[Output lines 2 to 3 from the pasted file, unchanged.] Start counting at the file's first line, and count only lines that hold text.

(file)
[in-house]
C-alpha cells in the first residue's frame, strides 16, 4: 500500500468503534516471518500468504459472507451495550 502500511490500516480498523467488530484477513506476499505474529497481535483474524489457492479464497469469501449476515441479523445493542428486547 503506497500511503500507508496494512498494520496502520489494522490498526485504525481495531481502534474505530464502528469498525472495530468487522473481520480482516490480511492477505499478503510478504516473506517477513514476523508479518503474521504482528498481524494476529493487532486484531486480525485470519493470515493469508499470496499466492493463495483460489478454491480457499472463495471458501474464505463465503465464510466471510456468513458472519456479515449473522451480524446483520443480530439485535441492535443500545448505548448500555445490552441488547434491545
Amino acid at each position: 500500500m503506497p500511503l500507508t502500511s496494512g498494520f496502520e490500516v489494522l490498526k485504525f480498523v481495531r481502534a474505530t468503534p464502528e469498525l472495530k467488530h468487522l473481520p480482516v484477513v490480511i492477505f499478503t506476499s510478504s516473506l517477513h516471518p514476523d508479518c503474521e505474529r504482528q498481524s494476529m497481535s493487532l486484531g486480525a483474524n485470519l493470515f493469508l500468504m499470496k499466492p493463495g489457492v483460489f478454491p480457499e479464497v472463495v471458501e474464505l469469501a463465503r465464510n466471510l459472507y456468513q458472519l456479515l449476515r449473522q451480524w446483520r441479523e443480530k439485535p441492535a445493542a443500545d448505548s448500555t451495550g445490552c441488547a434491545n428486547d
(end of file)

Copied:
C-alpha cells in the first residue's frame, strides 16, 4: 500500500468503534516471518500468504459472507451495550 502500511490500516480498523467488530484477513506476499505474529497481535483474524489457492479464497469469501449476515441479523445493542428486547 503506497500511503500507508496494512498494520496502520489494522490498526485504525481495531481502534474505530464502528469498525472495530468487522473481520480482516490480511492477505499478503510478504516473506517477513514476523508479518503474521504482528498481524494476529493487532486484531486480525485470519493470515493469508499470496499466492493463495483460489478454491480457499472463495471458501474464505463465503465464510466471510456468513458472519456479515449473522451480524446483520443480530439485535441492535443500545448505548448500555445490552441488547434491545
Amino acid at each position: 500500500m503506497p500511503l500507508t502500511s496494512g498494520f496502520e490500516v489494522l490498526k485504525f480498523v481495531r481502534a474505530t468503534p464502528e469498525l472495530k467488530h468487522l473481520p480482516v484477513v490480511i492477505f499478503t506476499s510478504s516473506l517477513h516471518p514476523d508479518c503474521e505474529r504482528q498481524s494476529m497481535s493487532l486484531g486480525a483474524n485470519l493470515f493469508l500468504m499470496k499466492p493463495g489457492v483460489f478454491p480457499e479464497v472463495v471458501e474464505l469469501a463465503r465464510n466471510l459472507y456468513q458472519l456479515l449476515r449473522q451480524w446483520r441479523e443480530k439485535p441492535a445493542a443500545d448505548s448500555t451495550g445490552c441488547a434491545n428486547d